In other Section news, Jim Hanlon of The Farms Country Club in Wallingford was named recipient of the Section’s highest honor, Professional of the Year. The award is given for overall performance as a golf professional, leadership, service to his/her Section, the ability to inspire fellow professionals and the promotion of the game.

Hanlon will join 2019 Hall of Fame inductees Chuck Lasher, Lindsey Hansen and Mike Bailey as headliners for the Hall of Fame and PGA Special Awards Dinner on Nov. 24 at Lake of Isles in North Stonington.

“Jim has been a consummate golf professional,” Section president Howie Friday said. “He’s as deserving as any PGA professional and one who has been admired for years by his members and peers alike.”

Hanlon, who was elected to PGA of America membership in 1997, has served as head pro at The Farms for the past 20 years. Before taking on the lead role at the Wallingford club, he was an assistant pro at the Country Club of Waterbury and Race Brook Country Club in Orange.

It was at Race Brook under the tutelage of Frank Selva that helped shape Hanlon’s professional philosophy that he carries with him today.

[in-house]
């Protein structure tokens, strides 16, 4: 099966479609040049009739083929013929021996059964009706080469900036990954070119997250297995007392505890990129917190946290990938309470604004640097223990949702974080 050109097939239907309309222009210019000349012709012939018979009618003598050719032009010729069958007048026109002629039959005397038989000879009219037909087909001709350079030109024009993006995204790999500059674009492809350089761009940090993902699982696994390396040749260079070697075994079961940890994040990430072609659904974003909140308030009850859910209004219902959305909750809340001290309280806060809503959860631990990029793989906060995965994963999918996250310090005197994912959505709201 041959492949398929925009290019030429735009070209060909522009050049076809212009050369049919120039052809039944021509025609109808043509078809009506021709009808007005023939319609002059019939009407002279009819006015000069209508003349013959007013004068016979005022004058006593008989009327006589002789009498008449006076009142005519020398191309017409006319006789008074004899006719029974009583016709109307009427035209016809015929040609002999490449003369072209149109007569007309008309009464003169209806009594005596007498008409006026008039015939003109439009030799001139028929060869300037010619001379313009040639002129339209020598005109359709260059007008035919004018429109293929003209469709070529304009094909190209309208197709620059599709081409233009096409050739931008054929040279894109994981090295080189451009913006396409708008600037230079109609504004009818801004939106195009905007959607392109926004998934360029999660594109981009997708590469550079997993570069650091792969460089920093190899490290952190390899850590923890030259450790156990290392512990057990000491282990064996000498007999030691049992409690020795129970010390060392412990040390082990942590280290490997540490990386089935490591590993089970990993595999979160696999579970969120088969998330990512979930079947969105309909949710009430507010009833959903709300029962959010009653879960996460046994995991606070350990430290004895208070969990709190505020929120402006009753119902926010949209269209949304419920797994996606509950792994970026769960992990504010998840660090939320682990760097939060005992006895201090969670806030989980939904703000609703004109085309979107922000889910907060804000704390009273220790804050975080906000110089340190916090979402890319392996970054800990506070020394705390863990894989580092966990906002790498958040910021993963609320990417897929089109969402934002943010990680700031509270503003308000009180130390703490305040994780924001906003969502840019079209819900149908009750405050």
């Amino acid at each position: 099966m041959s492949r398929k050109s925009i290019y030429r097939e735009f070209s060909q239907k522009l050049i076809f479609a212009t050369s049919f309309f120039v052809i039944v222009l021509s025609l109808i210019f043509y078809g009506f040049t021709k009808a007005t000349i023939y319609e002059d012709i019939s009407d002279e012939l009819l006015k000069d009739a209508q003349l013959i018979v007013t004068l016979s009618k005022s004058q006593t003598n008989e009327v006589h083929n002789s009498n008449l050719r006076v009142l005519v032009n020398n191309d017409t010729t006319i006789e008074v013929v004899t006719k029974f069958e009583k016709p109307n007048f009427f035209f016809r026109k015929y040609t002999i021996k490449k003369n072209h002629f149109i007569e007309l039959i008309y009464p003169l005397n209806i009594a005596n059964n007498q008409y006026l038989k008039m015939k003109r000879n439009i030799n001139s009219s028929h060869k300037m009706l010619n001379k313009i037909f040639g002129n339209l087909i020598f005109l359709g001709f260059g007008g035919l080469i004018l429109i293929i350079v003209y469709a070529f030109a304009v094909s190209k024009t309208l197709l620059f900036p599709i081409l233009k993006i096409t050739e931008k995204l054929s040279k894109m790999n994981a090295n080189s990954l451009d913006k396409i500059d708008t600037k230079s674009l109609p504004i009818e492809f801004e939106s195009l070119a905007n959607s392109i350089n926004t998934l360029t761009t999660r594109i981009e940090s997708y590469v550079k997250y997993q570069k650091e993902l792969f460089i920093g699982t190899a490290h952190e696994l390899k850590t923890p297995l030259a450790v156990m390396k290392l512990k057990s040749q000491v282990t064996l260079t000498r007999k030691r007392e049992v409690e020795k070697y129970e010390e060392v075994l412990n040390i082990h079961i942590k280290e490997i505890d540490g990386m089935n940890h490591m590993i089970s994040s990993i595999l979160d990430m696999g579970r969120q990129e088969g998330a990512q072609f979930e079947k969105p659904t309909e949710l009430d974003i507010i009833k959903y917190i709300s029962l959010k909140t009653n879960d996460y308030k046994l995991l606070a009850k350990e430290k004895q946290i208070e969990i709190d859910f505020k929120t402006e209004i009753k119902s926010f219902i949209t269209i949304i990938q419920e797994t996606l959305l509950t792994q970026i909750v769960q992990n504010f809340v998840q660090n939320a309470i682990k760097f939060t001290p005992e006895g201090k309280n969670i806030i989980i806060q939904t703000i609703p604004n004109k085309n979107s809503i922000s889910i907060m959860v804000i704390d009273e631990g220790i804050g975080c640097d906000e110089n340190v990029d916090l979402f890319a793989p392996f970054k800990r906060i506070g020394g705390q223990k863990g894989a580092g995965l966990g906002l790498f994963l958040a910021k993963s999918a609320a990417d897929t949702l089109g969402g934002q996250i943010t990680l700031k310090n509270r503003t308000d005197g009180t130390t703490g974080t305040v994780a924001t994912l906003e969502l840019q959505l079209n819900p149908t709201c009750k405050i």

“Frank taught me that if I greet people properly, get them to the tee on time and with ease, make sure they play in a reasonable amount of time and show interest in their experience, they will reward me by continuing their membership at the club.”

Other Special Awards winners were Michel Painchaud, Mohegan Sun Golf Club-Uncasville, Teacher of the Year; Tony Rowe, Rolling Meadows GC-Ellington, Bill Strausbaugh Award; Ron Beck, Lake of Isles, Horton Smith Award; Josh Detmer, Go Golf Academy-Madison, Player Development Award; John Dipollina, Golf Center at Lyman Orchards GC-Middlefield; David DiRico, Dave DiRico’s Golf & Racquet-West Springfield, Mass., Merchandiser of the Year (public); Justin Foster, Ridgewood CC-Danbury, Merchandiser of the Year (private); Richard Bray, Hartford GC, Assistant Professional of the Year; Philip Krick Jr., Mohegan Sun GC-Uncasville, Patriot Award; Jeff Dibona, Golf Representative of the Year.

Worked as sports writer for The Hartford Courant for 38 years before retiring in 2008. His major beats at the paper were golf, the Hartford Whalers, University of Connecticut men’s and women’s basketball, Yale football, United States and World Figure Skating Championships and ski columnist. He has covered every PGA Tour stop in Connecticut since 1971, along with 30 Masters, 25 U.S. Opens, four PGA Championships, 12 Deutsche Bank Championships, 15 Westchester (N.Y.) Classics and four Ryder Cups. He has won several Golf Writers Association of America writing awards, including a first place for a feature on John Daly, and was elected to the Connecticut Golf Hall of Fame in 2009. He also worked for the Connecticut Whale hockey team for two years when they were renamed by former Hartford Whalers managing general partner Howard Baldwin, who had become the marketing director of the Hartford Wolf Pack, the top affiliate of the New York Rangers.